Q: It sure looked that way with all of the cars got much quicker than
they were last year with three different manufacturers.
ROBERT CLARKE: The engine, performance-wise, is at a level that's very
similar to what our engine was at that time last year. And with the
changes in tires, and of course the weather conditions I'd say were
optimum last week. So I think we are all very pleased, drivers, teams
and ourselves with how things are going.
Q: I'm wondering what the difference will be at Indianapolis and the
performance of the engine there compared to pre-Indianapolis?
ROBERT CLARKE: Well, what we've done is that even though we are not at
the final spec of the engine, we have calculated -- basically the spec
is running on the dyno, so it is calculated, we have a general
understanding of what the engine performance will be at Indy. And the
engines in their current spec, even as we ran last week at Homestead
have been tuned to that same level of performance.
So the drivers teams should not see or feel any significant change in
performance from what they experienced most recently to what they will
run at Indy.
Q: So then the basic difference will be what then?
ROBERT CLARKE: Basically in getting the parts up to that 1,200-mile
limit, which is what we need to run the rest of the season.
MODERATOR: Robert, thanks again for taking the time to join us and we
look forward to seeing you at the race in a couple of weeks.
And we're joined now by Buddy Lazier. Good afternoon, Buddy.
BUDDY LAZIER: Good afternoon.
MODERATOR: Buddy won the Indianapolis 500 in 1996 and the IndyCar
Series Champion in 2000. He made six starts for Panther Racing last
year, finishing in the top 10 in five of those, including the
fifth-place finish at Indianapolis. And as I mentioned earlier, Buddy
will drive the No. 5 Dallara/Honda/Firestone entry for Dreyer &
Reinbold Racing in 2006.
So Buddy, congratulations on getting that worked out. This is
obviously the first time in a couple of years now that you've gone
into the season with a full-time ride lined up. Can you tell us a
little bit about how the deal came together, and just really how you
feel about being back full-time?
BUDDY LAZIER: Well, I enjoyed what I did last year and definitely it
was a goal to get back to full-time running. I know there's a lot
still pending with Dreyer & Reinbold in terms of future announcements
and other things.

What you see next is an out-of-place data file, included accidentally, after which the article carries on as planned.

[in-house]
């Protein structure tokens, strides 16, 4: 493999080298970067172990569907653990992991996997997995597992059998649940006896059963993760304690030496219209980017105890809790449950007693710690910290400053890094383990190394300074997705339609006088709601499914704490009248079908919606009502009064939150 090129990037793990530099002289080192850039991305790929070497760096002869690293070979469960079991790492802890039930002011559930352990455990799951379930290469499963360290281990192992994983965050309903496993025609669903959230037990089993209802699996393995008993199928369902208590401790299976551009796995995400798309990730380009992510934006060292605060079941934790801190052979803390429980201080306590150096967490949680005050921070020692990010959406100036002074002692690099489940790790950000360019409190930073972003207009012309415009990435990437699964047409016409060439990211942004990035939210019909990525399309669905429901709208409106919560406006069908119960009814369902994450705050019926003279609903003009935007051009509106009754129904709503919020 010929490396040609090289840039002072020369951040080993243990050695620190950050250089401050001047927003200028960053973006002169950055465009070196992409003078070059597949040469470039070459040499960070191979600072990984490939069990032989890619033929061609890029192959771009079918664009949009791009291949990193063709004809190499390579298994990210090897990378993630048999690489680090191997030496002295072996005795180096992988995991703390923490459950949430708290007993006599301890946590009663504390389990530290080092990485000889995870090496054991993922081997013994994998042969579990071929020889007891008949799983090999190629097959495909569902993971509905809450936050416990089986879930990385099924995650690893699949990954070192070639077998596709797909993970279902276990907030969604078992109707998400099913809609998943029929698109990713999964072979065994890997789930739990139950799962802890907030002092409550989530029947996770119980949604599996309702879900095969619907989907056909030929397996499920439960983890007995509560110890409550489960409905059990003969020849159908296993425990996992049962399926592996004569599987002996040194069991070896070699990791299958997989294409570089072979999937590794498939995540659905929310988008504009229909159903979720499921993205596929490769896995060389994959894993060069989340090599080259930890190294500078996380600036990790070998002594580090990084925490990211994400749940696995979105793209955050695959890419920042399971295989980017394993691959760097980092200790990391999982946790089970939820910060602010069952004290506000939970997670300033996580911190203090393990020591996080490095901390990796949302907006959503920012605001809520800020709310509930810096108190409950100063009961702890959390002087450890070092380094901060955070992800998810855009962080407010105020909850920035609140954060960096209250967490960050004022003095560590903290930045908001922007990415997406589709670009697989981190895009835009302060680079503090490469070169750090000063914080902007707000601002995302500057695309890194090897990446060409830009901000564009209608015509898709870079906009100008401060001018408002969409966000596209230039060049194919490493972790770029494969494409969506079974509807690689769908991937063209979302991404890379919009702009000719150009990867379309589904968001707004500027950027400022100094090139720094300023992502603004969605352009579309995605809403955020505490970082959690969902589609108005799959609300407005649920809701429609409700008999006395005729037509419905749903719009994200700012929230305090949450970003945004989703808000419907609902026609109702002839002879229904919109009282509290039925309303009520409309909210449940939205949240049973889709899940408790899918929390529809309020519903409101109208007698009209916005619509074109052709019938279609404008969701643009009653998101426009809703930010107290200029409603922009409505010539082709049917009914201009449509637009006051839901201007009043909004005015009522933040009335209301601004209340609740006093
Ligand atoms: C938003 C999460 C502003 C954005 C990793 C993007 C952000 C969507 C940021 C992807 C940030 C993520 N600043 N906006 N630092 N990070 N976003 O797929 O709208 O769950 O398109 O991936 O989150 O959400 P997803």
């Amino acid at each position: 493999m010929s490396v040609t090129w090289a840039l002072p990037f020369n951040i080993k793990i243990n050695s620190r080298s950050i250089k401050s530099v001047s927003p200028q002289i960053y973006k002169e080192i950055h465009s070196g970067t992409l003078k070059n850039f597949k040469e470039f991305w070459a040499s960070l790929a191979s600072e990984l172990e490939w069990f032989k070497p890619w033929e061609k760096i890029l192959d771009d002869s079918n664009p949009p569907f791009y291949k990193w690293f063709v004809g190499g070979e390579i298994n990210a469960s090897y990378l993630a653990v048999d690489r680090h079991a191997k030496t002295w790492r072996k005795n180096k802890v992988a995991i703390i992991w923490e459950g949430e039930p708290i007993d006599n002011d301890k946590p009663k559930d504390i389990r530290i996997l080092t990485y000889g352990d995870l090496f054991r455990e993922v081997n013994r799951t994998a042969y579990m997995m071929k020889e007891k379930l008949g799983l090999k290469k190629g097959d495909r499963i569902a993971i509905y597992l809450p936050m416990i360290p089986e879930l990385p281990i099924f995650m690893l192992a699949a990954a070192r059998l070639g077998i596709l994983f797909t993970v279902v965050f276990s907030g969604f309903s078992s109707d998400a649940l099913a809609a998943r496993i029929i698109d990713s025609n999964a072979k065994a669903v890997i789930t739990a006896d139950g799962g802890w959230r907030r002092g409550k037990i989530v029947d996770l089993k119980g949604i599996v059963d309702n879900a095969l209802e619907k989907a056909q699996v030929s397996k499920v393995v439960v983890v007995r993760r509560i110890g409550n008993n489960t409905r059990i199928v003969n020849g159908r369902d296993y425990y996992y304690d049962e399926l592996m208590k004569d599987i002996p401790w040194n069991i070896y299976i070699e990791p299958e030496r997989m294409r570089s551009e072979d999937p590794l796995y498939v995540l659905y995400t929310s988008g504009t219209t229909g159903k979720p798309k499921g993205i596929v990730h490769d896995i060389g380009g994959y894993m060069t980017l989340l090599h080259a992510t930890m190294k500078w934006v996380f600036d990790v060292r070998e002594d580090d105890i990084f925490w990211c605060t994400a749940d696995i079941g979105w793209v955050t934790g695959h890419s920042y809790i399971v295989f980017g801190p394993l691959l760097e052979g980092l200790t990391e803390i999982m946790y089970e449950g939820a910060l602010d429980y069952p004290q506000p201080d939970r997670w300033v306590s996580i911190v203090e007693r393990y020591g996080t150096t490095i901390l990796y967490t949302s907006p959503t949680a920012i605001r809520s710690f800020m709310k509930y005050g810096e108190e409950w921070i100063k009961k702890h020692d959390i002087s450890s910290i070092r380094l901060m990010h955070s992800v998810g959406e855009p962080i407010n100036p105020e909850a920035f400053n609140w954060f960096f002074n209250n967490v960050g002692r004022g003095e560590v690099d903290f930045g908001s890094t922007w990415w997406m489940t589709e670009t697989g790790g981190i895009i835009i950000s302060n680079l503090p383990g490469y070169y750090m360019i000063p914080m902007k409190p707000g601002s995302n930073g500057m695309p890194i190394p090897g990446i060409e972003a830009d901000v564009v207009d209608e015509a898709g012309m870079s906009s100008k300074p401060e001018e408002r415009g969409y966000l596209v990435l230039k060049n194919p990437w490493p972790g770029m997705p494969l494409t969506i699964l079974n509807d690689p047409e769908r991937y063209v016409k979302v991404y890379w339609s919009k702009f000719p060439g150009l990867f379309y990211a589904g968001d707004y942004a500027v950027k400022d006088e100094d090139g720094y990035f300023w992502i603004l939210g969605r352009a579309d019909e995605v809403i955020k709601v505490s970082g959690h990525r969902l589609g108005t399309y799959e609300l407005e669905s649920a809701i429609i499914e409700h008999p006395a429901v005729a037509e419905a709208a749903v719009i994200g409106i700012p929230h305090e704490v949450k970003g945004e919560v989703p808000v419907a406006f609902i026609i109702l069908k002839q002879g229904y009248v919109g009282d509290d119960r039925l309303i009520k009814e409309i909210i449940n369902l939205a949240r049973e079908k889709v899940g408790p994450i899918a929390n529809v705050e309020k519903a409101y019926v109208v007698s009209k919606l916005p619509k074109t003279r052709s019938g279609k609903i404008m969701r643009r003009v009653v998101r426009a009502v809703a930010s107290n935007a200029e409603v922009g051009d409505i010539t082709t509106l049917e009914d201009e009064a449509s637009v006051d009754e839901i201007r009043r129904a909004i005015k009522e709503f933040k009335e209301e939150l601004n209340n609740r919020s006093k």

As far as the way it came together, it was very last minute. But I had
worked with Dennis (Reinbold), I always enjoyed Dennis and Robbie
Buhl. I ran with him back in 2004 just for the Indianapolis 500 for
the last two weeks and that was a positive experience. I know that as
a team that is easier to grow and improve.
You know, it was nice to make this test, but there were so many people
on the team that literally were hired the day before they left. So it
was a bit of just getting out and starting to work with one another
and we were not pleased with the optimum performance that we were able
to achieve, but we have a lot of areas that we can work on now.
Q: Because the deal came together really right before the test, was it
a shakedown of the car and personnel, and did you accomplish those
goals that you set, or were there some things lacking there?
BUDDY LAZIER: Well, I think there were certainly some things lacking,
but you have to every time -- we wanted to go, of course, and be
really wide open and comfortable, and I wasn't able to achieve that.
But we did really gain a lot in terms of working knowledge, how we are
going to work with one another in the coming weeks.
So there were a lot of things that you took out of it that were very
positive and some negatives, but the negatives were good because that
gives us great direction in the areas we want to work on. Everybody on
the team is very positive, but again you have to kind of step back. I
think with a feeling of disappointment, you have to step back and
realize that, you know, seven to 10 days ago, this was not a race team
that was going forward. So really, to make the over 1,000-mile trip
with two race cars, run the entire three-day test without any
significant, and really, zero mechanical problems, the cars ran and
ran, worked with the team. I think it was really, there's a lot of
positive things that came out of it, given the fact that literally
instead of a matter of weeks, it was a matter of days, and even hours,
to take the race cars from where they were put to store for the winter
to bring those cars to the racetrack and to at least gather a lot of
information. The performance was not what we wanted it to be, but we
have to, again, go back to realizing that probably over half the team
started the day the team left for the racetrack.
Q: Let's look a little bit ahead. Indianapolis is obviously a place
that you've had a great deal of success. How badly do you want to win
another Indianapolis 500?
BUDDY LAZIER: Oh, very badly. I have to really say great things about
the program I had last year, because it was able to accomplish really
my ultimate goal, which is to have a car at the end of the race that's
capable of winning there. So that's really my ultimate goal.
I would love to win races and to challenge for championships, and
that's the ultimate goal. But, you know, Indianapolis is a very
special place. The victory that I had there, and the follow-up, I've
had two second-places there, and several top-five finishes.
So I do feel comfortable with the racetrack, as comfortable I think as
anybody could ever be with Indianapolis in that it's an extremely
challenging facility, racetrack in the month of May. There's huge
challenges. But there's no feeling like when you are the best that day
and you're able to win that race. It's such the ultimate achievement.
Q: Dreyer & Reinbold has a long-time relationship with Racing For Kids
and visiting children's hospitals on race weekends, how much are you
looking forward to getting involved with that program this year?
BUDDY LAZIER: Well, very much. I love kids. I have not participated
with one as a member of the team, yet, but, you know, I think it's a
wonderful thing. Obviously it's really gut-wrenching and pulls hard at
your heart strings, so that's the downside to that. But that is more
than worth it to make some of these kids' days, and really, in a lot
of ways, make their weeks or months by showing up and it certainly
puts perspective on things.
So it's something that I'm looking forward to do and I know it's very
-- it's a program that Robbie Buhl has done so much for.
MODERATOR: Thank you for taking the time to join us this afternoon and
best of luck in 2006.